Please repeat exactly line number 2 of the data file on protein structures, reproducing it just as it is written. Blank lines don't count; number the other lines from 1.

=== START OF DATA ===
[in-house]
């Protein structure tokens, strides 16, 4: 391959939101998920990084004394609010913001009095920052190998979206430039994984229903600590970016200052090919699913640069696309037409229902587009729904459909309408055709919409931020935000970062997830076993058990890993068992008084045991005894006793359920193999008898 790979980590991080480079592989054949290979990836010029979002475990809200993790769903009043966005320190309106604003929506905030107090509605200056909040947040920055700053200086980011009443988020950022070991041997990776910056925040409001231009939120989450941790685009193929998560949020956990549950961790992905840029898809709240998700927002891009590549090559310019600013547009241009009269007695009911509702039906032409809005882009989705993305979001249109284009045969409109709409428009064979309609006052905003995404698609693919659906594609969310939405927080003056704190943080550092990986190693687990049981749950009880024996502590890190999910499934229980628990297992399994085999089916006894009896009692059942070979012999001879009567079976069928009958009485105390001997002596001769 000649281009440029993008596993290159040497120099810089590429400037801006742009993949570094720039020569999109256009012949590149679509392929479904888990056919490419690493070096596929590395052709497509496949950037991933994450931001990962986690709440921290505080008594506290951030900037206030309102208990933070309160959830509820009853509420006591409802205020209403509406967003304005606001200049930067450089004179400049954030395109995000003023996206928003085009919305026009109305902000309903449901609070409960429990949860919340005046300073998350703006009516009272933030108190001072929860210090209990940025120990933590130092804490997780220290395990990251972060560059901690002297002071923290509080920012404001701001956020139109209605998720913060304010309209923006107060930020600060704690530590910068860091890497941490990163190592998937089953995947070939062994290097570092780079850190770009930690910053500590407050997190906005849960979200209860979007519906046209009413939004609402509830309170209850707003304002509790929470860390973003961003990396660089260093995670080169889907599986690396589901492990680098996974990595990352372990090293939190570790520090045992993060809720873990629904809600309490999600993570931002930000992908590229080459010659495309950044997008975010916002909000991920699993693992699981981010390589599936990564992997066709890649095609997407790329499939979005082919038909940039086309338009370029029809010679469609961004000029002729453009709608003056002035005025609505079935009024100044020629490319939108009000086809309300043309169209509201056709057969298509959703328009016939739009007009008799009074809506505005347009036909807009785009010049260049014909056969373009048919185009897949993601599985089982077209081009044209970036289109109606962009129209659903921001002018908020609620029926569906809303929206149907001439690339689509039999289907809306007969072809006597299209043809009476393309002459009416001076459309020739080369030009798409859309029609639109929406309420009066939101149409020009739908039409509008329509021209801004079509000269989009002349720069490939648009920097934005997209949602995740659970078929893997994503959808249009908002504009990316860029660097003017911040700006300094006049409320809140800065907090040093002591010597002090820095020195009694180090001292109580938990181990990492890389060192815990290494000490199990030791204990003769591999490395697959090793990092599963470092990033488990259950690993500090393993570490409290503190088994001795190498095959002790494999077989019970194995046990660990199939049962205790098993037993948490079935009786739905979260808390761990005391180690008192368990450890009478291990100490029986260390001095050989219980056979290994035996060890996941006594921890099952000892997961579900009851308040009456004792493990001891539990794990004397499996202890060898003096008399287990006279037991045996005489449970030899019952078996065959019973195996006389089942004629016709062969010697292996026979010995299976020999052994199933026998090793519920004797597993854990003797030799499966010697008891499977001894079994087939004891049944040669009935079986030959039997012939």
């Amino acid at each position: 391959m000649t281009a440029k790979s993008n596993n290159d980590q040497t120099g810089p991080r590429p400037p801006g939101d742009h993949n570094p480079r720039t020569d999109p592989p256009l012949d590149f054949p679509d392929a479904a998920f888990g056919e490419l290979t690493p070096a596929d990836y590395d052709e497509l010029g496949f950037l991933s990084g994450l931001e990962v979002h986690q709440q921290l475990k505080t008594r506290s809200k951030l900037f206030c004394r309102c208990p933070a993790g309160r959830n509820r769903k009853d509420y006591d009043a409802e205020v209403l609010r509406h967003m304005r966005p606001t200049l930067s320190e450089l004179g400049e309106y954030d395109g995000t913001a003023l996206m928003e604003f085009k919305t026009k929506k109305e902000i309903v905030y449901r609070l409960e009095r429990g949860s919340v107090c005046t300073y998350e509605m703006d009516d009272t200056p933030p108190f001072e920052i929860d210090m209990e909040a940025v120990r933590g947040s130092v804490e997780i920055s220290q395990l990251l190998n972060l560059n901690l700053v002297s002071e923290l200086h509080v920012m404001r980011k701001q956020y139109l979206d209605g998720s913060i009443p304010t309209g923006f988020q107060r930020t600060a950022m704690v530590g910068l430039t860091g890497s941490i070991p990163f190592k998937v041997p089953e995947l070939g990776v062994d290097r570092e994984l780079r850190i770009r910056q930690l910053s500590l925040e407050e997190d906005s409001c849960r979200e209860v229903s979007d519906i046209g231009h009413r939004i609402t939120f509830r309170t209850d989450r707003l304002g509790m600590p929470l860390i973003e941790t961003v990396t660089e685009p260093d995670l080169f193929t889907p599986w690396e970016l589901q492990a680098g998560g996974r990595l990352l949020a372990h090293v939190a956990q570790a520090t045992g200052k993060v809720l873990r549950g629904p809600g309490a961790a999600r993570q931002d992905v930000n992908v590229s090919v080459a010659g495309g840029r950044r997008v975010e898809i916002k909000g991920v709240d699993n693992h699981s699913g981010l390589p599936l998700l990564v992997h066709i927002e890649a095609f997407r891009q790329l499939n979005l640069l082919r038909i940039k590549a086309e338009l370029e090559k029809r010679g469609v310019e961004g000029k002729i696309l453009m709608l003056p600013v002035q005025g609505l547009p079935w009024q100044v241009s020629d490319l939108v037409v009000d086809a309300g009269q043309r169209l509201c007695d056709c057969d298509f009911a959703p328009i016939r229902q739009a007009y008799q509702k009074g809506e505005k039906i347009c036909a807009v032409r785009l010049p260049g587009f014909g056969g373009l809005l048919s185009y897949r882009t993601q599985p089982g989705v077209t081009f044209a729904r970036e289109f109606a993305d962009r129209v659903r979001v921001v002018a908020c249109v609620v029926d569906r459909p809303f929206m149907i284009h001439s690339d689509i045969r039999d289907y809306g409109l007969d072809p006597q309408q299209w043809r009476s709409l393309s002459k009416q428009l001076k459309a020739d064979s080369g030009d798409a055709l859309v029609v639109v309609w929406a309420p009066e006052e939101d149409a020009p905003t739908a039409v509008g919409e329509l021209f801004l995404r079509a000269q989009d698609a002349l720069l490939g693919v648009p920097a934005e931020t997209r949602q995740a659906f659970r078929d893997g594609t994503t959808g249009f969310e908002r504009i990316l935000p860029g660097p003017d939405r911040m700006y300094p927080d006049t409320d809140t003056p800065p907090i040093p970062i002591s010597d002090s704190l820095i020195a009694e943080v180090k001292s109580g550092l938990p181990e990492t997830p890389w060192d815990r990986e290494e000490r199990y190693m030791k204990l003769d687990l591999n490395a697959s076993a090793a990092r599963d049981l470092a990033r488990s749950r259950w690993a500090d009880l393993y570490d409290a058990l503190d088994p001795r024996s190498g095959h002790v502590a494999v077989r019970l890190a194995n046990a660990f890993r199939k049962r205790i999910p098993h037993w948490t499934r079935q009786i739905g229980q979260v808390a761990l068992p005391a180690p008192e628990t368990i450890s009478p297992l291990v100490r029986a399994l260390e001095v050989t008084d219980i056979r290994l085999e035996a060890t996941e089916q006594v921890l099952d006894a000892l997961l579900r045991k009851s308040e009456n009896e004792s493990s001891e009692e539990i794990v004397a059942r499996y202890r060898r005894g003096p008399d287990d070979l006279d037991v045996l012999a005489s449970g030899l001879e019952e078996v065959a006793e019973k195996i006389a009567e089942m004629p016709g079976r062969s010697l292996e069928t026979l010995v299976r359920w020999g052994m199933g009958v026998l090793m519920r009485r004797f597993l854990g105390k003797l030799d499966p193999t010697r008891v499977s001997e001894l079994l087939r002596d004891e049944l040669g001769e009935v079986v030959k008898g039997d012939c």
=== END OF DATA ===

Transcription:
């Protein structure tokens, strides 16, 4: 391959939101998920990084004394609010913001009095920052190998979206430039994984229903600590970016200052090919699913640069696309037409229902587009729904459909309408055709919409931020935000970062997830076993058990890993068992008084045991005894006793359920193999008898 790979980590991080480079592989054949290979990836010029979002475990809200993790769903009043966005320190309106604003929506905030107090509605200056909040947040920055700053200086980011009443988020950022070991041997990776910056925040409001231009939120989450941790685009193929998560949020956990549950961790992905840029898809709240998700927002891009590549090559310019600013547009241009009269007695009911509702039906032409809005882009989705993305979001249109284009045969409109709409428009064979309609006052905003995404698609693919659906594609969310939405927080003056704190943080550092990986190693687990049981749950009880024996502590890190999910499934229980628990297992399994085999089916006894009896009692059942070979012999001879009567079976069928009958009485105390001997002596001769 000649281009440029993008596993290159040497120099810089590429400037801006742009993949570094720039020569999109256009012949590149679509392929479904888990056919490419690493070096596929590395052709497509496949950037991933994450931001990962986690709440921290505080008594506290951030900037206030309102208990933070309160959830509820009853509420006591409802205020209403509406967003304005606001200049930067450089004179400049954030395109995000003023996206928003085009919305026009109305902000309903449901609070409960429990949860919340005046300073998350703006009516009272933030108190001072929860210090209990940025120990933590130092804490997780220290395990990251972060560059901690002297002071923290509080920012404001701001956020139109209605998720913060304010309209923006107060930020600060704690530590910068860091890497941490990163190592998937089953995947070939062994290097570092780079850190770009930690910053500590407050997190906005849960979200209860979007519906046209009413939004609402509830309170209850707003304002509790929470860390973003961003990396660089260093995670080169889907599986690396589901492990680098996974990595990352372990090293939190570790520090045992993060809720873990629904809600309490999600993570931002930000992908590229080459010659495309950044997008975010916002909000991920699993693992699981981010390589599936990564992997066709890649095609997407790329499939979005082919038909940039086309338009370029029809010679469609961004000029002729453009709608003056002035005025609505079935009024100044020629490319939108009000086809309300043309169209509201056709057969298509959703328009016939739009007009008799009074809506505005347009036909807009785009010049260049014909056969373009048919185009897949993601599985089982077209081009044209970036289109109606962009129209659903921001002018908020609620029926569906809303929206149907001439690339689509039999289907809306007969072809006597299209043809009476393309002459009416001076459309020739080369030009798409859309029609639109929406309420009066939101149409020009739908039409509008329509021209801004079509000269989009002349720069490939648009920097934005997209949602995740659970078929893997994503959808249009908002504009990316860029660097003017911040700006300094006049409320809140800065907090040093002591010597002090820095020195009694180090001292109580938990181990990492890389060192815990290494000490199990030791204990003769591999490395697959090793990092599963470092990033488990259950690993500090393993570490409290503190088994001795190498095959002790494999077989019970194995046990660990199939049962205790098993037993948490079935009786739905979260808390761990005391180690008192368990450890009478291990100490029986260390001095050989219980056979290994035996060890996941006594921890099952000892997961579900009851308040009456004792493990001891539990794990004397499996202890060898003096008399287990006279037991045996005489449970030899019952078996065959019973195996006389089942004629016709062969010697292996026979010995299976020999052994199933026998090793519920004797597993854990003797030799499966010697008891499977001894079994087939004891049944040669009935079986030959039997012939």